...all time favorite Escalivadas, and....

Prawns Wrapped in Bacon with Pisto.

Most of the reds had been opened much earlier: some in decanter some just in bottle. A short discussion ensued on which to serve first. Upon the Stockbroker's suggestion, the first red on deck was a classic, 21 year-old tinto Riojano.

1989 C.V.N.E. Imperial Gran Reserva - The Stockbroker's bottle. Initially, it was a bit light - a few notches below medium-bodied - and tight, with a bouquet of smoky cedar, leather, violets, red berry/cherry and hints of cigar ash and mushrooms. Mirrored in the mouth, it was pleasurable indeed if a tight. Because of my memorable experience with a decanted 1982 vintage of this wine last 3rd April 2010 in Logroño, I told the guys that I'd hold off finishing my share to see if it gains weight, complexity and power.

After around 30-40 minutes, the wine had fleshed out to almost halfway between medium and full body and gained evident depth and complexity with exquisitely woven, fine balsamic, faint sweetish tobacco leaf, sherry and rose notes. Lightly silken, discreetly elegant. Loved it. This was much, much better than the 1988 version I opened during Aaron's birthday lunch this past June.

Next was a new dish from Javi, a Roasted Tomato Stuffed with Chipirones (small, succulent and tender baby squid). Heavenly - one of the many reasons I always look forward to trying anything new by Javi.

By this time, Tito Kiko Vecin, Miguel's dad, joined us for a couple of glasses of wine. I recall he started off with a bit of the Stockbroker's '89 CVNE Imperial GR. He gamely asked us not to address him as "Tito", and, instead, by just his nickname so he wouldn't "feel old". Of course, none of us could as upbringing demanded that we accord him proper respect.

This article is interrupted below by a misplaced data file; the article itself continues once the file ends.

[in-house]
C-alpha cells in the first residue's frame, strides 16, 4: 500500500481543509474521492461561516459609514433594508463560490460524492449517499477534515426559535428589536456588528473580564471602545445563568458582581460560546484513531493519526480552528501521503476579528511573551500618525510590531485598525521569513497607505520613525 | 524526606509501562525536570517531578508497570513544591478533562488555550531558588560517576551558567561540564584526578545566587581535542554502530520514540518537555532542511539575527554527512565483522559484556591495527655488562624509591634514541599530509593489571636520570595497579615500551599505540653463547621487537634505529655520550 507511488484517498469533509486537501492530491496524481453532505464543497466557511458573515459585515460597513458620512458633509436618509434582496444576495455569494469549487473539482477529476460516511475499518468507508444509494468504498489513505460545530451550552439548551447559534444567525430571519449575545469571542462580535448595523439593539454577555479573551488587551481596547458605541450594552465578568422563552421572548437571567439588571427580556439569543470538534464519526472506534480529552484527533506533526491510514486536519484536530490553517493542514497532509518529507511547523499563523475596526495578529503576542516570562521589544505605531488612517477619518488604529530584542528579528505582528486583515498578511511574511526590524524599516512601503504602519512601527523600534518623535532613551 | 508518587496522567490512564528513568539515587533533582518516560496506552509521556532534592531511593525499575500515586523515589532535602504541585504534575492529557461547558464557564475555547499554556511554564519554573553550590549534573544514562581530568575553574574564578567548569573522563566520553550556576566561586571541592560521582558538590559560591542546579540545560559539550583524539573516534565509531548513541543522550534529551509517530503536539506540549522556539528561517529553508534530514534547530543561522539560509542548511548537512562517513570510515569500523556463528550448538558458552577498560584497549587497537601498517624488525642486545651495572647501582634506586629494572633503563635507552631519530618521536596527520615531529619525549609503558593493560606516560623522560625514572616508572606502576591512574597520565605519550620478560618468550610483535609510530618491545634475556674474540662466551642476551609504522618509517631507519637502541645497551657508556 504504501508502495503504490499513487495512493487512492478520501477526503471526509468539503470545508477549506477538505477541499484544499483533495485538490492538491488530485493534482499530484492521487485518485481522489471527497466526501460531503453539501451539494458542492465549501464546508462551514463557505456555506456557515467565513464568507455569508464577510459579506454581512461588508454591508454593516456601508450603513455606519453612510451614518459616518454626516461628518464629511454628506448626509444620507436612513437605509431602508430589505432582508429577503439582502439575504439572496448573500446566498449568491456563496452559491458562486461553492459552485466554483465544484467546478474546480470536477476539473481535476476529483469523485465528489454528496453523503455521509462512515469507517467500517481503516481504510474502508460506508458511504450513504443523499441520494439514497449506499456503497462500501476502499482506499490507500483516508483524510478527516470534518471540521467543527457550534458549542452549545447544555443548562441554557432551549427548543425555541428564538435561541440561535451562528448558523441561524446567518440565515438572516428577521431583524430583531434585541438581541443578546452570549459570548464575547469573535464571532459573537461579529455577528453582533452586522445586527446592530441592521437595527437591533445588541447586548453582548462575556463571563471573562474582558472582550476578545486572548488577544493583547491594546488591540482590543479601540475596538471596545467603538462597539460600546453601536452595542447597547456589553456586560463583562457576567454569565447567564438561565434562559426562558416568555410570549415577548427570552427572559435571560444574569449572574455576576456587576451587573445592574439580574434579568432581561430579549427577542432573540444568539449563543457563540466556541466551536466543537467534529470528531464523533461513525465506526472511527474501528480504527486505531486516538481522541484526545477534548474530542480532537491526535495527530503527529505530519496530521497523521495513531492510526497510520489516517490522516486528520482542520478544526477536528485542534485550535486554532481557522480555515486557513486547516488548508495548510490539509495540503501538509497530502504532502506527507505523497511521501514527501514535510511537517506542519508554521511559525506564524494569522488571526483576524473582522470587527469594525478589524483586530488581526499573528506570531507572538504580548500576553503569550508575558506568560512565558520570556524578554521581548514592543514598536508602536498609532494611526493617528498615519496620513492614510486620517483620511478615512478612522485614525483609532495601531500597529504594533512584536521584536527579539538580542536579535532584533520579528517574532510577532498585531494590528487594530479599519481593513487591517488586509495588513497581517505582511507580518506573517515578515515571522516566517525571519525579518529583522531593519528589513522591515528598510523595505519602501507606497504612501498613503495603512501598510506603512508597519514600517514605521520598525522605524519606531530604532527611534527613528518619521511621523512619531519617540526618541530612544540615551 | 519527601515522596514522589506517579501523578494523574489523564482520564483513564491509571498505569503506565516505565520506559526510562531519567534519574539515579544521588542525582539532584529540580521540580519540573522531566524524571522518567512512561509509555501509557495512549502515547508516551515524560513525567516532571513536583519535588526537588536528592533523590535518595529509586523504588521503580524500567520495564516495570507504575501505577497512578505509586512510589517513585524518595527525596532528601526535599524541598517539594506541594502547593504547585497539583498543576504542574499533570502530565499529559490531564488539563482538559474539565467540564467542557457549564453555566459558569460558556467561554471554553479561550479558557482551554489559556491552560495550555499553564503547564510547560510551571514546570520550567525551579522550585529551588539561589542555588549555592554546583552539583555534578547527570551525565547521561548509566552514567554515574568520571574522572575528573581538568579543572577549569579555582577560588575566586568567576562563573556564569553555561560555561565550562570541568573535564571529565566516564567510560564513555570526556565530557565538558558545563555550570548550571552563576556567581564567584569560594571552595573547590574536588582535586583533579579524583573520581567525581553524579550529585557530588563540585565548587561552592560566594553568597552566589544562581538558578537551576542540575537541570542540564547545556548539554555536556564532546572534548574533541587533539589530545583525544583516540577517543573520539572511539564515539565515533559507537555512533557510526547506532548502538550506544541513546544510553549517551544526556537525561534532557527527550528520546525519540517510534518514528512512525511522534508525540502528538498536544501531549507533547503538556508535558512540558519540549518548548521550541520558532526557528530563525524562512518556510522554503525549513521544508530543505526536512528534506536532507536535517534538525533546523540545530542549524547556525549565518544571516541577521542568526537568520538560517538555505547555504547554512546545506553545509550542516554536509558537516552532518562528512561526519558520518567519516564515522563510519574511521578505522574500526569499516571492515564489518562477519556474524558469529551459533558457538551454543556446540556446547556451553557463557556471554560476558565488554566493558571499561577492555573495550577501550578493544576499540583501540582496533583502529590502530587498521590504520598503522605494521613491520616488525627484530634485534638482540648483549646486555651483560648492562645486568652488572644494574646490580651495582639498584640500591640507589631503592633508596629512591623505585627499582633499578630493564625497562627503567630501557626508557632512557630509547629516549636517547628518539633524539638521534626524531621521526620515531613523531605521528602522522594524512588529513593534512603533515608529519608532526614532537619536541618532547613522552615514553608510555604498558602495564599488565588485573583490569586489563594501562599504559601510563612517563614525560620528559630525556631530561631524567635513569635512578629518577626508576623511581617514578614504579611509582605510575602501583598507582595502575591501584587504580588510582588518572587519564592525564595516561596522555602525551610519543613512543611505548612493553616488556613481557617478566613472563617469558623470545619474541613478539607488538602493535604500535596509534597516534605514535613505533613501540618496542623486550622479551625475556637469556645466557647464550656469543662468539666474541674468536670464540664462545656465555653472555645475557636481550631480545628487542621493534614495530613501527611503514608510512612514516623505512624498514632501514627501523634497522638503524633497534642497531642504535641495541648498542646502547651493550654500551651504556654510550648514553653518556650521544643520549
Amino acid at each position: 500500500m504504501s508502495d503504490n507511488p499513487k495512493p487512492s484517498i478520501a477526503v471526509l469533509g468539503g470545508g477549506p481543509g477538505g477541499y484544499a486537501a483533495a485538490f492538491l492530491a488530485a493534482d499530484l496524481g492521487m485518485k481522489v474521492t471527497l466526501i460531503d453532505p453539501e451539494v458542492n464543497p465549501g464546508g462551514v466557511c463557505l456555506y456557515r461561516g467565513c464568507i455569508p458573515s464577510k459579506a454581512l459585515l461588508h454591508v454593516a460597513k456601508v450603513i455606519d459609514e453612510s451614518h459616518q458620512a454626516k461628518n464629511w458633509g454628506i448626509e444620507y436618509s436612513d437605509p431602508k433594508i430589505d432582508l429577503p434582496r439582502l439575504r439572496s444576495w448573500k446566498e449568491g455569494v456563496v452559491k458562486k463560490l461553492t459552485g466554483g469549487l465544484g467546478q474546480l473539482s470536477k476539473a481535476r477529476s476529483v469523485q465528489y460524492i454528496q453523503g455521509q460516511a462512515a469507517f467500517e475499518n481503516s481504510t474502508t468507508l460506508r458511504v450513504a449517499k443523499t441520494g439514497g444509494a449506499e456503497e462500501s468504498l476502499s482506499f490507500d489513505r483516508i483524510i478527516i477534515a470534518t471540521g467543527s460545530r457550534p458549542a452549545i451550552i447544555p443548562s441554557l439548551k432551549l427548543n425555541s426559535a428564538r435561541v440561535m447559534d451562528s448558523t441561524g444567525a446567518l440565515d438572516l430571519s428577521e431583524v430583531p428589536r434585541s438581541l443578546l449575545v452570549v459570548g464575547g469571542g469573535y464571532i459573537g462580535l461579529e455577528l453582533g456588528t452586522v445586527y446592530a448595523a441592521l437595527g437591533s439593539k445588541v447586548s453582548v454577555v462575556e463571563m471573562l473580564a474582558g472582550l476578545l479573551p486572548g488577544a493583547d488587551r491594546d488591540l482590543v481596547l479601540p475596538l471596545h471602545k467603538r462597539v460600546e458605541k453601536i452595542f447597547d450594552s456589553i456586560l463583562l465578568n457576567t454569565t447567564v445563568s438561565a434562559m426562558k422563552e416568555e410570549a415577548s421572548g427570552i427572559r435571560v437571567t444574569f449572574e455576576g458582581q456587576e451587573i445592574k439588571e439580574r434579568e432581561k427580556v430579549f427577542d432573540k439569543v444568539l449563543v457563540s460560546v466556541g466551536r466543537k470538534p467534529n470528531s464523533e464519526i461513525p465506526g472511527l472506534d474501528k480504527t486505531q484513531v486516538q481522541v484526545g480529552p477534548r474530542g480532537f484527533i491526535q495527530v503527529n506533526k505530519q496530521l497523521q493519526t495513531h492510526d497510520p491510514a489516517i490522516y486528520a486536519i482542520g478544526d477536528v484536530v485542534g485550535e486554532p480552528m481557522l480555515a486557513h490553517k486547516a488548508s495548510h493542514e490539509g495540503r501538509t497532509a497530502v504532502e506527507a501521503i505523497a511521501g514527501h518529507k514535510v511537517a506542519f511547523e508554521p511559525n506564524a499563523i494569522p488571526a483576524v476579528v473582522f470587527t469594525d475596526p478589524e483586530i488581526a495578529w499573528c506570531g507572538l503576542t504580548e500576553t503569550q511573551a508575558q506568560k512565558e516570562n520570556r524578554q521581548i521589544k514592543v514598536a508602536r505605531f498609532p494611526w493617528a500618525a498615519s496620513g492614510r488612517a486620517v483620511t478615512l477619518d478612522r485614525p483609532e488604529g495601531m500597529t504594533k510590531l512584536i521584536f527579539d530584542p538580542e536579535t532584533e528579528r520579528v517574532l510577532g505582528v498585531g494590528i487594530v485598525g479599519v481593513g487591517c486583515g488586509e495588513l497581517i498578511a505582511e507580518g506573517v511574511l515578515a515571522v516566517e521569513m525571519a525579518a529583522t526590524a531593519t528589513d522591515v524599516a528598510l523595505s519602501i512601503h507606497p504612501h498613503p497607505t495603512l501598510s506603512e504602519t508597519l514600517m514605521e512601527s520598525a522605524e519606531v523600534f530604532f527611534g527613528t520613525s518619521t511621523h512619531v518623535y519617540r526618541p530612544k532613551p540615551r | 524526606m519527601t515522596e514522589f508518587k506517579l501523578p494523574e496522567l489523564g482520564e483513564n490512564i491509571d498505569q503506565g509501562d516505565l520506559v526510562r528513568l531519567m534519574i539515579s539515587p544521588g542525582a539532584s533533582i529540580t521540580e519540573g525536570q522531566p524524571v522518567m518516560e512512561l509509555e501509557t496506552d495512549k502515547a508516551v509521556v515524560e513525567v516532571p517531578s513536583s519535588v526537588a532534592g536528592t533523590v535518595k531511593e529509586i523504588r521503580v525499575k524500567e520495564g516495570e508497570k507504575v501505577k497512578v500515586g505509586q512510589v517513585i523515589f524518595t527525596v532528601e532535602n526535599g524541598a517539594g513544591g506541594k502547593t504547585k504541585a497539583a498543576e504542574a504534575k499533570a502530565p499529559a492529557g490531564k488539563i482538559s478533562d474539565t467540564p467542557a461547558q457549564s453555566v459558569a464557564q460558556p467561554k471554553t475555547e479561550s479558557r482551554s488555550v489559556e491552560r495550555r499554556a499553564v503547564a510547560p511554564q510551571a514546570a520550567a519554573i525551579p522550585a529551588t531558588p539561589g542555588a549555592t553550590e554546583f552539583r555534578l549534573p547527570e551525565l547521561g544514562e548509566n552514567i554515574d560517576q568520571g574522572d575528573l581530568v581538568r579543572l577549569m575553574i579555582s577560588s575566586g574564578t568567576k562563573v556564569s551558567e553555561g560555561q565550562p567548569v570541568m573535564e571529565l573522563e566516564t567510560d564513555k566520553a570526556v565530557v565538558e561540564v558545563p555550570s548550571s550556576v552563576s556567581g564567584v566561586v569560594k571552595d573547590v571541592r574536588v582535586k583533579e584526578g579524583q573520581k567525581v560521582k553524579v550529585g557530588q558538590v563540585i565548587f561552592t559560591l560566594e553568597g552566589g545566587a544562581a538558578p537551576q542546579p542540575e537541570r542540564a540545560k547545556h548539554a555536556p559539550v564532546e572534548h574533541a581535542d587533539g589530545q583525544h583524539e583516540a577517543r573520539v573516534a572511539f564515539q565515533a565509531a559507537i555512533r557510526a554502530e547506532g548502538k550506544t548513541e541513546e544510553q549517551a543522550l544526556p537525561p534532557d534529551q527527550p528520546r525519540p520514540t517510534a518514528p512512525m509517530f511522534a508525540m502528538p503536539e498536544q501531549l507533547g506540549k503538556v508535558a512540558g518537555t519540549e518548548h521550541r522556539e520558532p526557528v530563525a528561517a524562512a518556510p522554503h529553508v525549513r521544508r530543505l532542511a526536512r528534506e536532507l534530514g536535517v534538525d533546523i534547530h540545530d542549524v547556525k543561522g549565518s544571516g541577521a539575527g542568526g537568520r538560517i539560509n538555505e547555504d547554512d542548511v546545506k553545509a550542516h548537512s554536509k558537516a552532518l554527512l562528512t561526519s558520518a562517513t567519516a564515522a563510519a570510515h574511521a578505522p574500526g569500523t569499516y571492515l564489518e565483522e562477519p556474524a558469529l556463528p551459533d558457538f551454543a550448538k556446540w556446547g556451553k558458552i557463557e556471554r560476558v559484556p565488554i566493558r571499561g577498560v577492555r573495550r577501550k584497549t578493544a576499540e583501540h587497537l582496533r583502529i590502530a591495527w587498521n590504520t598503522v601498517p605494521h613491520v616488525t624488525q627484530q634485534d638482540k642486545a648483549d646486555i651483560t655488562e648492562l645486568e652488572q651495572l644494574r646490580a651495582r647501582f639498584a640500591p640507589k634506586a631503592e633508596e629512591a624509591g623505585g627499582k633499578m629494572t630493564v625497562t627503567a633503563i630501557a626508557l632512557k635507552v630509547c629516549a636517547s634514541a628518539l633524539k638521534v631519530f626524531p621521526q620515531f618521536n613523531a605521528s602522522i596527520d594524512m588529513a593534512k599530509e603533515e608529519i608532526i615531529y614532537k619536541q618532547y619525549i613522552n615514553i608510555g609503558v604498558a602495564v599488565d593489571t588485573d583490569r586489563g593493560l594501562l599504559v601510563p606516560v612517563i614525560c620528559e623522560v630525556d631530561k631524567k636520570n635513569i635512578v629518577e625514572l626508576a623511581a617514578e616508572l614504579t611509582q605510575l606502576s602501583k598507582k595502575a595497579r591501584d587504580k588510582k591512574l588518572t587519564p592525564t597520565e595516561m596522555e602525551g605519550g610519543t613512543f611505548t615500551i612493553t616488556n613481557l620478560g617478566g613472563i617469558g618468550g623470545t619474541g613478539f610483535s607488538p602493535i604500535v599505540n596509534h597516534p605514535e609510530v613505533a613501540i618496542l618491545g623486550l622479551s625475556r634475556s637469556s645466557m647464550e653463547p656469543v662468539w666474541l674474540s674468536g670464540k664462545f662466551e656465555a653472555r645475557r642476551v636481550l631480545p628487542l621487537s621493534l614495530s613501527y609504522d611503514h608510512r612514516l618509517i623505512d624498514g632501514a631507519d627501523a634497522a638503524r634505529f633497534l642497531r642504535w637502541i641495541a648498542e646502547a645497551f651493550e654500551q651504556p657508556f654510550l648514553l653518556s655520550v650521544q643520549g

We were all getting pretty stuffed by then and expected Javi's trademark Chuletón with Fries to make its entrance. Instead, yet another pre-chuletón dish arrived: Brocheta de Solomillo y Bacon con Arroz Cremoso, Foie Gras y Salsa de Oporto - yet another great favorite of the group. I assure you, stuffed and surprised as we were, nobody complained and all dishes were cleaned.

2001 Campillo Pago Cuesta Claro "Raro" Rioja Reserva - Aaron's wine, the 2001 bottled only in magnum and double magnum formats. This is made up, he explained, of 100% tempranillo peludo (i.e., "hairy tempranillo" from the fuzz found on its leaves) - a tempranillo clone said to be what the very first tintos Riojanos were made from. This is an almost extinct grape, he elaborated, and only 2-3 Riojan producers now make wine from it.

Hefty, confident, a little past halfway between medium and full body, deeply veined, well-concentrated and rounded, minerally, black cherry, raspberry, wild cherry, ripe dark plum, bit of underlying black coffee, licorice, new leather, bit of violets, slight balsamico and tobacco. Definitive strike, pronounced middle and a long, confident finish. This youngster made a very good account of itself amongst its older and more famous brethren. A definite pleasure to drink, and very easy to drink a lot of. As the Stockbroker himself noted:

my fave was the 64 faustino as well, followed by the 95 unico which was starting to show more developed characteristics. i agree that the CVNE did finally come around as noel had predicted. but the wine I kept going to was the "hairy" one. aaron- pls bring me some mags

Javi then came out to check on us...

...and join us in a glass or two of wine.

1998 Vega Sicilia Único - Rene's bottle. As most anyone who knows Spanish wine is fully aware, Único is the flagship of the legendary Vega Sicilia. Per the Stockbroker, 1998 is a particularly highly critically-acclaimed vintage of this wine, garnering 98 points from the Wine Advocate to begin with.

I don't know how long Rene decanted this, but it was quite open and generous, displaying perfumed aromas of sweetish macerated cherry, kirsch, raspberry, underlying cassis, spices, violets, bit of new leather and discreetly toasty oak. Very rounded, hefty, powerful, creamy-fruited but not at all aggressive or over-bearing - everything was in good balance. Very nice indeed. Remarkable nose. Probably the only vintage of Único I've had that I could even begin to think of as comparatively/remotely feminine.